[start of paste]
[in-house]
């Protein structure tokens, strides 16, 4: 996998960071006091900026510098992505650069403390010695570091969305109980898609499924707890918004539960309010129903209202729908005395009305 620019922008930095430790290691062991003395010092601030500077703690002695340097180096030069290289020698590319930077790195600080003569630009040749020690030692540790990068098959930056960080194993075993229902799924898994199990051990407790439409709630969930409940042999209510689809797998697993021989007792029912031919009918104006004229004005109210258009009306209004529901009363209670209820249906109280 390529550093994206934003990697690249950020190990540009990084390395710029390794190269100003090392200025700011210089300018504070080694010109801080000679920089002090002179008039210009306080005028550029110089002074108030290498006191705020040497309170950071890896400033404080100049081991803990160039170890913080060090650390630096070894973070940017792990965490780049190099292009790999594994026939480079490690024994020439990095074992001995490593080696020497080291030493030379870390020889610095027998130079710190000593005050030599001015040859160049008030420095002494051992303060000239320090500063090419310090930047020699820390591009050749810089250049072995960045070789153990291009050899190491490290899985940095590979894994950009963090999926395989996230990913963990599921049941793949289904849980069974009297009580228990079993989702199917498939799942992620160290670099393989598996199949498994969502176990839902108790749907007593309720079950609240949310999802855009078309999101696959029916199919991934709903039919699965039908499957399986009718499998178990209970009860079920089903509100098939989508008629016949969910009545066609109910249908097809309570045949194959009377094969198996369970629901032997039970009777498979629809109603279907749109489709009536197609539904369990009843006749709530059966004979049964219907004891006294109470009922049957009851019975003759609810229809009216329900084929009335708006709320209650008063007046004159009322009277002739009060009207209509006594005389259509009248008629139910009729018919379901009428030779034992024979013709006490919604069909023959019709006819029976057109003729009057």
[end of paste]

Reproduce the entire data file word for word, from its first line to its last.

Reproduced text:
[in-house]
């Protein structure tokens, strides 16, 4: 996998960071006091900026510098992505650069403390010695570091969305109980898609499924707890918004539960309010129903209202729908005395009305 620019922008930095430790290691062991003395010092601030500077703690002695340097180096030069290289020698590319930077790195600080003569630009040749020690030692540790990068098959930056960080194993075993229902799924898994199990051990407790439409709630969930409940042999209510689809797998697993021989007792029912031919009918104006004229004005109210258009009306209004529901009363209670209820249906109280 390529550093994206934003990697690249950020190990540009990084390395710029390794190269100003090392200025700011210089300018504070080694010109801080000679920089002090002179008039210009306080005028550029110089002074108030290498006191705020040497309170950071890896400033404080100049081991803990160039170890913080060090650390630096070894973070940017792990965490780049190099292009790999594994026939480079490690024994020439990095074992001995490593080696020497080291030493030379870390020889610095027998130079710190000593005050030599001015040859160049008030420095002494051992303060000239320090500063090419310090930047020699820390591009050749810089250049072995960045070789153990291009050899190491490290899985940095590979894994950009963090999926395989996230990913963990599921049941793949289904849980069974009297009580228990079993989702199917498939799942992620160290670099393989598996199949498994969502176990839902108790749907007593309720079950609240949310999802855009078309999101696959029916199919991934709903039919699965039908499957399986009718499998178990209970009860079920089903509100098939989508008629016949969910009545066609109910249908097809309570045949194959009377094969198996369970629901032997039970009777498979629809109603279907749109489709009536197609539904369990009843006749709530059966004979049964219907004891006294109470009922049957009851019975003759609810229809009216329900084929009335708006709320209650008063007046004159009322009277002739009060009207209509006594005389259509009248008629139910009729018919379901009428030779034992024979013709006490919604069909023959019709006819029976057109003729009057």